Eden – Here is the description of Eden that appears in Genesis 2:10-14, “And a river went out of Eden giving water to the garden; and from there it was parted and became four streams. The name of the first is Pison, which goes round about all the land of Havilah where there is gold. And the gold of that land is good: there is bdellium and the onyx stone. And the name of the second river is Gihon: this river goes round all the land of Ethopia. And the name of the third river is Hiddekel, which goes to the east of Assyria. And the fourth river is Euphrates.”
The geography seems clear when some translation issues are addressed. The Hiddekel (Tigris) and the Euphrates place the garden securely in Mesopotamia. Now for the translation issue – “Ethiopia” makes us think of the country on the horn of Africa south of Sudan. It is important to recognize that “Ethiopia” is translated from the Hebrew word “Cush.” At the time following the flood of Noah from which the Genesis account comes, we find that one of the sons of Ham was Cush. In turn, one of Cush’s sons was Havilah (Genesis 10:7), the same Havilah mentioned in Genesis 2 respecting Eden. Both Cush and Havilah continued to dwell in Mesopotamia—some of the people of Cush later moved to what we today call Ethiopia. Certainly, the most infamous of Cush’s sons was Nimrod (Genesis 10:8) who was the mastermind behind the Tower of Babel. The tower is in Babylon, and once again easily positioned in Mesopotamia.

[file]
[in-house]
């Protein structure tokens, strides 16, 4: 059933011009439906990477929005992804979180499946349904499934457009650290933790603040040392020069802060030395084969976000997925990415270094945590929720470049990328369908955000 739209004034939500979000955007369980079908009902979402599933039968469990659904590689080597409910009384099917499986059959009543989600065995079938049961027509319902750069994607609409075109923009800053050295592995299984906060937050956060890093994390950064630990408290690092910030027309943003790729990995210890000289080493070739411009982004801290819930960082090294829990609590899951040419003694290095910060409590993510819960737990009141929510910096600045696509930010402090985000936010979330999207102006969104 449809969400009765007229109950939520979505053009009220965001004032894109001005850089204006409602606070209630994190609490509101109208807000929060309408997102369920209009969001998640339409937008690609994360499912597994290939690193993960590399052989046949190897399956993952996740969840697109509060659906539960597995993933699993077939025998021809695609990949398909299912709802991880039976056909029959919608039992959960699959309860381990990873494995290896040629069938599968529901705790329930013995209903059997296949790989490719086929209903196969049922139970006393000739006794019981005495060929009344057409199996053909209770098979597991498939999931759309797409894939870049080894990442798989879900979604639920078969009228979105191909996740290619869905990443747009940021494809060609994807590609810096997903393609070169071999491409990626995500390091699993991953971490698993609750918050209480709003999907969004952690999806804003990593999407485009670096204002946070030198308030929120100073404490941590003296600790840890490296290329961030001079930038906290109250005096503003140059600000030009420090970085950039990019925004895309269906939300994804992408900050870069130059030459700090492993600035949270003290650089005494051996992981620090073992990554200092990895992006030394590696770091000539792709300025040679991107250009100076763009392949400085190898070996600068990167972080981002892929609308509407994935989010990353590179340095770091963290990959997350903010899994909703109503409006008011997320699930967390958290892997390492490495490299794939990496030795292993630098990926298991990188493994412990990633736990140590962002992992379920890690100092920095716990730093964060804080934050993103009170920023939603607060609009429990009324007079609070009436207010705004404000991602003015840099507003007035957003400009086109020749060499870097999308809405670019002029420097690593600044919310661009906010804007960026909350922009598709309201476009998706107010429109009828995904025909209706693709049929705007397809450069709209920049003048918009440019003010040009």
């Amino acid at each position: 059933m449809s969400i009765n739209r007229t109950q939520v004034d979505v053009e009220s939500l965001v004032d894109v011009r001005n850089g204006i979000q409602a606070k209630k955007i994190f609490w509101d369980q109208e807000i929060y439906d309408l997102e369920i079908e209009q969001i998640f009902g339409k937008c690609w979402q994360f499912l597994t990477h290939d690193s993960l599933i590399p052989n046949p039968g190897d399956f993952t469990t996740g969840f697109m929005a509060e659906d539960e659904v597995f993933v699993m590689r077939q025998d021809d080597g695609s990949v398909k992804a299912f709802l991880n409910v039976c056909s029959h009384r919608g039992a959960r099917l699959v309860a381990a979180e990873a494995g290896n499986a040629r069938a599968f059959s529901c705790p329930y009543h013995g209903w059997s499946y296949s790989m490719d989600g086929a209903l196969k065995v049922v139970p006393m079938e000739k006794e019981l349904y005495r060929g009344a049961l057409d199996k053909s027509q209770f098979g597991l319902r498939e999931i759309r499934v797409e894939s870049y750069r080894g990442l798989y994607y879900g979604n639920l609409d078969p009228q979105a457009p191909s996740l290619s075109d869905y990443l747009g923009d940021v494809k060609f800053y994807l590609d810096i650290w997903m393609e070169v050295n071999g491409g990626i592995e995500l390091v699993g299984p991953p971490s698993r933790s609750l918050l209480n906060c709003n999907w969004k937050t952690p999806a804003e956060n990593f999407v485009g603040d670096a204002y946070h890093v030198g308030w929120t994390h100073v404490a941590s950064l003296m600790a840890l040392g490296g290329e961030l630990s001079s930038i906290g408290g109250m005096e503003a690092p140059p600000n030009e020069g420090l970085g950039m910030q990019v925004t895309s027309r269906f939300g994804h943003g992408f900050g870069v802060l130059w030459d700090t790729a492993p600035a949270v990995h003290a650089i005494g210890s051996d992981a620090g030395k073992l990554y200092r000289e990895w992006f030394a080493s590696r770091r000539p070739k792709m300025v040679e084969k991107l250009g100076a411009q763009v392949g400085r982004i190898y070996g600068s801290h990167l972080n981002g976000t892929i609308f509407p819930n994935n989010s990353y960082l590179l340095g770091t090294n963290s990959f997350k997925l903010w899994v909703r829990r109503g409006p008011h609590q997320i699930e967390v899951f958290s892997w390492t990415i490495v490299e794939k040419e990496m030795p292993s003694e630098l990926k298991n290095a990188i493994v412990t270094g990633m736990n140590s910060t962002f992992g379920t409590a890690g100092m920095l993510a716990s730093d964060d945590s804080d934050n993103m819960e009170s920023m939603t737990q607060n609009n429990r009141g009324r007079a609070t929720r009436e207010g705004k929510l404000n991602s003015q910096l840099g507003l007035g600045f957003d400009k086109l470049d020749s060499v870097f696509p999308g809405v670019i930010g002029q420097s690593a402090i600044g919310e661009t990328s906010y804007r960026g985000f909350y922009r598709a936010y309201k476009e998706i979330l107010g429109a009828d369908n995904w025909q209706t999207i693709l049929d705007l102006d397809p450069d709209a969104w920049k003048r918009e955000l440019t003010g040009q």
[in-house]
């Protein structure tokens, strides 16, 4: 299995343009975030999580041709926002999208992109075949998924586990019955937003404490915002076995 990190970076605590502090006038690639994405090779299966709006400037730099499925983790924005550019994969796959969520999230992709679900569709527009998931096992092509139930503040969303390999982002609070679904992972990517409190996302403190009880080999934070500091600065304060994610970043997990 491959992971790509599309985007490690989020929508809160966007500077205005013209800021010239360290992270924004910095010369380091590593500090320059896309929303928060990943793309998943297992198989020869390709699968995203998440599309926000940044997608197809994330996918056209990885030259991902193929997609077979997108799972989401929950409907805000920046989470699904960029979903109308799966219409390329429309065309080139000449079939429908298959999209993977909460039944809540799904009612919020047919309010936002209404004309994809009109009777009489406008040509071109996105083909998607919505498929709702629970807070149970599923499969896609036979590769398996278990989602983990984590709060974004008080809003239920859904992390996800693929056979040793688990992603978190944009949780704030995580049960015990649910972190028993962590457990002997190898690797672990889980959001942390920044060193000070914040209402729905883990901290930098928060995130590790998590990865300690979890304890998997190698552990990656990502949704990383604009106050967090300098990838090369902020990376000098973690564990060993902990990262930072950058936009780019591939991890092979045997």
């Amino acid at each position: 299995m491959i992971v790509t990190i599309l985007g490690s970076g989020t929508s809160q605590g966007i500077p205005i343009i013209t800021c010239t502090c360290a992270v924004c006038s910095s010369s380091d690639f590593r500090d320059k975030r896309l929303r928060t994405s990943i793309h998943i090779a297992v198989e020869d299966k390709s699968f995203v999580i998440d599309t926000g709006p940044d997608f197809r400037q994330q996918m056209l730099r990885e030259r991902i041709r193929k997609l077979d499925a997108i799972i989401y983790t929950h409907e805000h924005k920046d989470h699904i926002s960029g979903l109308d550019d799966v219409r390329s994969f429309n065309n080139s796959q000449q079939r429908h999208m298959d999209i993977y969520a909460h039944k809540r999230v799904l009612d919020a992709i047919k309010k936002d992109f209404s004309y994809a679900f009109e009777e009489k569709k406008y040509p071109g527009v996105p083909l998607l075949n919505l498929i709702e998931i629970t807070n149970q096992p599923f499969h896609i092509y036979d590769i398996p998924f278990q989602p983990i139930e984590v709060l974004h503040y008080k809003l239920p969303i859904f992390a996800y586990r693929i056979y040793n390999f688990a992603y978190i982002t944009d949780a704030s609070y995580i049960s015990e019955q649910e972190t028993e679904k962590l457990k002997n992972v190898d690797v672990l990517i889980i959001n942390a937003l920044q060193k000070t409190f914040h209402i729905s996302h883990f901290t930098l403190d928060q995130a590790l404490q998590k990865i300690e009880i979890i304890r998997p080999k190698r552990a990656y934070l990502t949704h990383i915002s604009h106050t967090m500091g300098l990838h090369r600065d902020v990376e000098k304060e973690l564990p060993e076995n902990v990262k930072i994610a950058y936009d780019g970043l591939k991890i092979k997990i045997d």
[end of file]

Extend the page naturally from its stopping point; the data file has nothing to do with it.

So where is the Garden? You will need scuba gear to visit it close up. It is at the bottom of the Persian Gulf. It has been there since the 15 cubit (~30 feet) sea-level rise of the flood of Noah (Genesis 7:2). The identities of the Pison and Gihon rivers are consistent with what we can see in satellite images of ancient rivers. An interesting article dealing with this location for the garden appeared in Smithsonian magazine! The May 1987 issue of Smithsonian has an article by Dora J. Hamblin entitled “Has the Garden of Eden been located at last?” However, the scholarly community has not left off investigating the subject, and there is a more recent article by Jeffrey I. Rose, “New Light on Human Prehistory in the Arabo-Persian Gulf Oasis,” Current Anthropology 51 (December 2010): 849–83.